Michael Page and Isabel Sullivan, 'Accession of records to Surrey History Centre in 2000', Surrey History 6 (1999-2003) pp183-91.
The report includes a description of the fairground archive compiled by Philip Bradley of Epsom (p184).
Joyce Banks, 'Some notes on early Methodism in Surrey', Surrey History 6 (1999-2003) pp194-205.
The Episcopal Visitation of 1788 records the Bugby Chapel at Epsom (p198).
John Pink, 'Violent, unnatural or suspicious deaths in Kingston upon Thames and thereabouts: coroners' inquests 1700-1750', Surrey History 6 (1999-2003) pp224-46.
William Packer of Ewell died while imprisoned for debt at Kingston in 1739 (p240).
Max Everest-Phillips, 'William Everest of Epsom: alleged corruption and the "modernisation" of Surrey local politics in the 1830s and 1840s', Surrey History 6 (1999-2003) pp258-71.
In 1835 William Hasted of Epsom made a public apology to William Everest, the Vestry Clerk, for accusations of corruption. Everest, living at The Cedars, was a solicitor, involved in property development. He teamed up with William Dorling, also a member of the Vestry and printer of the apology, to modernise local government. Hasted was a coach-builder living in modest circumstances at West Hill. Their collision epitomises the increased professionalism of local affairs between the Napoleonic wars and the 1840s.
Dennis Turner, 'Local history in breadth and depth', Surrey History 7 (2004-8) pp14-25.
Briefly reviews the study of Ewell's medieval topography between 1912 and 2004 (p18).
Alan Thomas, 'The Horton Hospital, Epsom - asylum to housing estate', Surrey History 7 (2004-8) pp26-46.
The Horton Cluster of mental hospitals was built between 1899 and 1924. Horton Asylum, opened in 1902 was provided with services including a boiler house, electricity generator, chapel, and industrial buildings. In 1915 and again in 1939 it was converted to a war hospital. The Mott Clinic pioneered malarial treatment of general paralysis of the insane in 1924. The industrial buildings survived after they were no longer needed and were converted to a leisure club on the closure of the hospital.
Gordon Knowles, 'Surrey and the motor', Surrey History 7 (2004-8) pp131-43.
People at Ewell protested against the proposed bypass in 1929 (p133). A London-to-Brighton toll road was proposed in 1928; it would have run across Epsom Common (p134).
Alan Thomas, 'Lord Rosebery and his hobby', Surrey History 7 (2004-8) pp175-81.
When Rosebery moved to the Durdans in 1878, he had buildings constructed for breeding and training race-horses. The largest of these is the Riding School, designed by George Devey in 1881; there are also stables and loose boxes. Later the premises were used by No. 2 Army Field Workshop of the Canadian Army, whose left graffiti in the brickwork.
Ken Smith, 'A brief look at brewing in Surrey', Surrey History 7 (2004-8) pp201-5.
Pagdens brewery in Epsom was bought up by Mellersh & Neale in 1931 (p203). William George & Son, also of Epsom, was bought up by Page & Overton in 1903 (p205).
Peter Tarplee, 'Some public utilities in Surrey: electricity and gas', Surrey History 7 (2004-8) pp263-72.
Provides details of Epsom's power station, 1902-49 (p265, 267), and the Epsom and Ewell gas supply, established in 1839 (p269-70).
Margaret Griffiths et al., 'Accessions of records in Surrey History centre in 2007', Surrey History 7 (2004-8) pp273-84.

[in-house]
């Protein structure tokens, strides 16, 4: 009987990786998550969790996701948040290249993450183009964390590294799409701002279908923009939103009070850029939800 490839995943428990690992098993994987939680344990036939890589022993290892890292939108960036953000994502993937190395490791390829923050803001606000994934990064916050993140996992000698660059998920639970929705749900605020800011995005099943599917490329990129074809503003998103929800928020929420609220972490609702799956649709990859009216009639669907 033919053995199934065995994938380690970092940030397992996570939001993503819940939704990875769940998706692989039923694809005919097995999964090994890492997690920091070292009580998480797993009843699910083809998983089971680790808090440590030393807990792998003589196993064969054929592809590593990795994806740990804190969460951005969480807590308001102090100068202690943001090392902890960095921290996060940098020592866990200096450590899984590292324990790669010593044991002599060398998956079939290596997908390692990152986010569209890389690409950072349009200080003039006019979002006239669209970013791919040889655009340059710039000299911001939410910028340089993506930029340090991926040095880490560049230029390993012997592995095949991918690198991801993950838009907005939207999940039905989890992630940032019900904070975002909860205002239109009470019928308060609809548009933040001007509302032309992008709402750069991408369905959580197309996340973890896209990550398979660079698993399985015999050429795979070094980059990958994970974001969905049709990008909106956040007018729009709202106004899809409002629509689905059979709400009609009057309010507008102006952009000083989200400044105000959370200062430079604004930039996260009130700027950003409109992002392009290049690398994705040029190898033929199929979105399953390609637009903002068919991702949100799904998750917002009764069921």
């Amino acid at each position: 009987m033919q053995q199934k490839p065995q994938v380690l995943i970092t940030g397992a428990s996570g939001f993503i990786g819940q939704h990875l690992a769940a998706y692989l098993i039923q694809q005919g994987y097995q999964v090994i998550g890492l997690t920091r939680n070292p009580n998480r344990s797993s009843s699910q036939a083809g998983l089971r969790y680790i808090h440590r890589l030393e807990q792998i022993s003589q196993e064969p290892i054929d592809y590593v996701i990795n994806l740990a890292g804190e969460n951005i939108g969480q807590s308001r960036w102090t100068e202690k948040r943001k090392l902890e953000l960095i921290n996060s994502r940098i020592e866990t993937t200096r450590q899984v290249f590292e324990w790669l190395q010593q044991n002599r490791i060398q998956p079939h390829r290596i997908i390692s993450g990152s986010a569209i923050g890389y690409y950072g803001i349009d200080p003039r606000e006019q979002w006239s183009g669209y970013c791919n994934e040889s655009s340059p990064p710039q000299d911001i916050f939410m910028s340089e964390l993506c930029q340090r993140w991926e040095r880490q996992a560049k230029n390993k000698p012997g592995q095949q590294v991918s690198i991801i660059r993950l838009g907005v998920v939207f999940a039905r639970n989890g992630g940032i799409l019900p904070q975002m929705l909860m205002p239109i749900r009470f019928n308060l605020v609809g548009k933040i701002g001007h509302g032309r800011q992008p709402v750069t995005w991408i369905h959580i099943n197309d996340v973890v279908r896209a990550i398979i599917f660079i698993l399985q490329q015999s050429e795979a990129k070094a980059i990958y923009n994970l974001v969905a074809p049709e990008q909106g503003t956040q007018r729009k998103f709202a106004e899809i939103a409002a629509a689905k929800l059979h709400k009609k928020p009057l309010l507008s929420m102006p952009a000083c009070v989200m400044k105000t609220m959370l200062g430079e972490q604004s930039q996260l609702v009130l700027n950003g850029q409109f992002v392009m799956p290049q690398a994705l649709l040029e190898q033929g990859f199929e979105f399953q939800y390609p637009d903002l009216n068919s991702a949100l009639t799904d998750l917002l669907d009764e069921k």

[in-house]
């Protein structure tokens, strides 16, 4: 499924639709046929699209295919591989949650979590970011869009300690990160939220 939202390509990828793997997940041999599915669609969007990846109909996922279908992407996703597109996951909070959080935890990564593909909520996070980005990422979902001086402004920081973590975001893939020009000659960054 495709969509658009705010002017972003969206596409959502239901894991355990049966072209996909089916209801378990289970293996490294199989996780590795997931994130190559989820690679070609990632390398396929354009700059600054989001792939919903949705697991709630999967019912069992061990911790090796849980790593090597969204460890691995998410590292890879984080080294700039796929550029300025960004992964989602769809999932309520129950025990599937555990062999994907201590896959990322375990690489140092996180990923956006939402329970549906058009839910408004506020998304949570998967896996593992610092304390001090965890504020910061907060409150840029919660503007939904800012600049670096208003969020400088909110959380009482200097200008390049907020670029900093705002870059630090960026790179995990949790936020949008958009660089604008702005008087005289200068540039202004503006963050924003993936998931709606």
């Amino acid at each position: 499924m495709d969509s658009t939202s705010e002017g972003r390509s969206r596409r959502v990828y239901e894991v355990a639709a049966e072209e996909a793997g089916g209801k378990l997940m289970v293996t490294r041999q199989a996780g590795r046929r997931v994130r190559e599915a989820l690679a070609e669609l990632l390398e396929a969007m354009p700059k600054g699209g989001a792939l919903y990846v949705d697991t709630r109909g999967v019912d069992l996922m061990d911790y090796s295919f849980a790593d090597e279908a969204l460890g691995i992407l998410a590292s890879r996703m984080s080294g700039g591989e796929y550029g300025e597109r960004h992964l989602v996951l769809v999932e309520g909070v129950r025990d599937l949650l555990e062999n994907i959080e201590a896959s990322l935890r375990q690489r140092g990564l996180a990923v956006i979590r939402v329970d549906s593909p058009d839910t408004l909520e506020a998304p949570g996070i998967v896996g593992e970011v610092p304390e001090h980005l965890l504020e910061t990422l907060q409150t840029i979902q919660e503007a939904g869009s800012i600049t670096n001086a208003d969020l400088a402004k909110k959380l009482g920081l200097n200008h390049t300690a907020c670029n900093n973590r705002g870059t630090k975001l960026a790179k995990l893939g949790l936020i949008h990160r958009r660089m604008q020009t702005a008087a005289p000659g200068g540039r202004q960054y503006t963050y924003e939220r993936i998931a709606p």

The report includes description of an 1821 annual report from the Good Samaritan Itinerant Society, which preached in spiritually destitute villages including Ewell (p281); spiritual readings delivered by deathless beings at St. Michael's Church in Ewell, 1953-62 (p282); and the pamphlet recording the bewitchment of Elizabeth Burgess at Ewell in 1681 (p282-3).
Michael Page, 'Surrey History Centre: accessions of records in 2008', Surrey History 8 (2009) pp46-62.
The report includes details of early pamphlets acquired from Bourne Hall Library, among them the 1648 Letter of a Great Victory recounting the Civil War conflict between Ewell and Kingston; Poor-Robin's scurrilous News from Epsom: Or, the Revengeful Lady, 1679; and the publication, in 1768, of the 1650 Parliamentary survey of Nonsuch Palace (pp59-60).
Alan Crocker, Mary Day and Peggy Bedwell, 'The will and probate inventory of William Jubb, 1697-1739, papermaker of Ewell', Surrey History 9 (2010) pp1-11.
William Jubb made paper from 1732 at the Lower Mill, a property which he left to his son William. His house survives and the use and contents of its rooms can be reconstructed from the inventory. Lists of buildings, stock in trade, utensils and debts give an insight into the papermaking business. The mills continued until 1795, using a variety of watermarks.
Michael Page, 'Accessions of records in Surrey History Centre, 2009', Surrey History 9 (2010) pp46-62.
The report includes a full discussion of the Glyn family papers, recording property ownership and parish matters in Ewell from 1736 to the 1920s, with reproductions of a photo of the family and a watercolour of their house (pp47-50). There is also a description of the maternity registers for Epsom Hospital, 1941-92 (p53).
Charles Abdy, 'Henry VIII, Oatlands and Nonsuch Palace', Surrey History 10 (2011) pp1-10.
The Honour of Hampton Court, created in 1539-40, extended from Weybridge to Epsom; Oatlands and Nonsuch were to serve it as hunting lodges. After Henry's death in 1547, Nonsuch was developed further under Mary, Arundel, Lumley and Elizabeth.
Michael Page, 'Accession of records in Surrey History Centre, 2010', Surrey History 10 (2011) pp37-55.
The report includes a description of the independent postal service set up in Epsom during the postmen's strike of 1971.